Bright new day dawns at Carney

And now for some good news.

Carney Hospital, the venerable, healthcare-giving, life-saving facility that sits right here in the middle of our neighborhood, is restructured and solvent, and appears poised to continue to serve the healthcare needs of Dorchester and Mattapan’s working class residents for generations to come.

It is hard not to be optimistic about the Carney’s future. After several decades of struggling with spiraling healthcare costs and limited maintenance and capital investment, our beloved Carney has emerged out of decades of decline as an integral part of a new owner’s plan that could revolutionize the way healthcare is delivered, both here and across the country.

A new era begins next Monday, when the Carney opens for business with an entirely new management team: a new owner, Steward Health Care, which is a for-profit business already committed to investing $20 million here, including two new surgical units now well on the way to completion; a new CEO, Ralph de la Torre, a visionary 44-year-old heart surgeon who has turned around  the once-moribund Caritas Christi Health Care network; and a new hospital president, Bill Walczak, a 35-year Savin Hill resident and neighborhood activist who has made a career of identifying community needs and finding creative and workable solutions to problems.

The future seems to be bright both for the Carney and the new owner. In a Boston Globe Magazine cover story last Sunday, de la Torre was described as “a major player in Boston’s medical community…. He stunned the medical world by getting a private equity giant to buy a group of debt-drowning community hospitals, but that’s just step one of (his) plan to build a model for the nation.”

Key to the Carney’s future is de la Torre’s vision that his model, called an Accountable Care Organization (ACO,) is the future of American healthcare, wherein most people will receive their care in relatively lower cost community health settings from integrated networks of physicians and community hospitals that share resources and reduce costs.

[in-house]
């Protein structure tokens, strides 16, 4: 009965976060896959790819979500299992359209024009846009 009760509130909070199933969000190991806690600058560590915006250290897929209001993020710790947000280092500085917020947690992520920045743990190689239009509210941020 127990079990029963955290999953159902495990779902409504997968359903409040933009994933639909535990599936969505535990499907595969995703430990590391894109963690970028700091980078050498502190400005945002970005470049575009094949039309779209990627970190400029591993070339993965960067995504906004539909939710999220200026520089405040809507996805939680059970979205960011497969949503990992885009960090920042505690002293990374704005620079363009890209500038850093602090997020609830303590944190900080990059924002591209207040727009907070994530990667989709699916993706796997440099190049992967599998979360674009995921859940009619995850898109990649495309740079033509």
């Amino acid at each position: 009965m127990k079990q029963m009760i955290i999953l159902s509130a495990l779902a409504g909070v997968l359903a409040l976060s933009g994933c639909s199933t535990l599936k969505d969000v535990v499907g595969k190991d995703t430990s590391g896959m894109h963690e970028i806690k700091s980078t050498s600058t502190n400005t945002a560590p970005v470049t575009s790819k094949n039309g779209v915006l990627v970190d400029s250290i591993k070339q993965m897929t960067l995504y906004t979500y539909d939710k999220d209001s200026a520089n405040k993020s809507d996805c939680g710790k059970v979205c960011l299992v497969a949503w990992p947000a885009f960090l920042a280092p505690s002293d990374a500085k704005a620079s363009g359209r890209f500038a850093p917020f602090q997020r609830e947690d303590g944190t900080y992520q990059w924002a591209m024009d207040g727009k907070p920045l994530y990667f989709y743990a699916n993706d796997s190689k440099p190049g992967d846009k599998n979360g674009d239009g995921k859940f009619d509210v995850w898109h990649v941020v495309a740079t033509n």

In an interview with the Reporter last year, de la Torre said,  “I think that Carney has been successful. Sometimes, you just have to have faith in an institution. You have to look at its heart and have faith and say, ‘You know what? I think that it’s going to be successful if you make the investment.’ And that’s what we did with Carney. We looked at it, we looked at the heart of the institution, the people, the value to the community, and said, ‘You know what, if you make this investment, if we make the investment, it’ll be successful,’ and we were right.”

The sense of optimism for the future of healthcare in our community is contagious. There clearly is a new day dawning, and it’s tempting to parallel the changes at Carney and Caritas with the experience of another local institution, the olde town team that plays over at Fenway.

Let’s remember what happened during the last decade when a new ownership and new managers took over the Boston Red Sox: renewed pride, a restored commitment to excellence, and an almost universal return to respectability have recharged this valuable Boston icon. The new owners even revived and restored a century-old ballpark that had been slated for demolition.

Let’s hope that similar success will follow the new Steward ownership of our community hospital. At this writing, one thing seems certain: This could be the home run we supporters of the Carney have been waiting for. Ralph de la Torre seems to be the clean-up hitter we have always hoped for.

– Ed Forry

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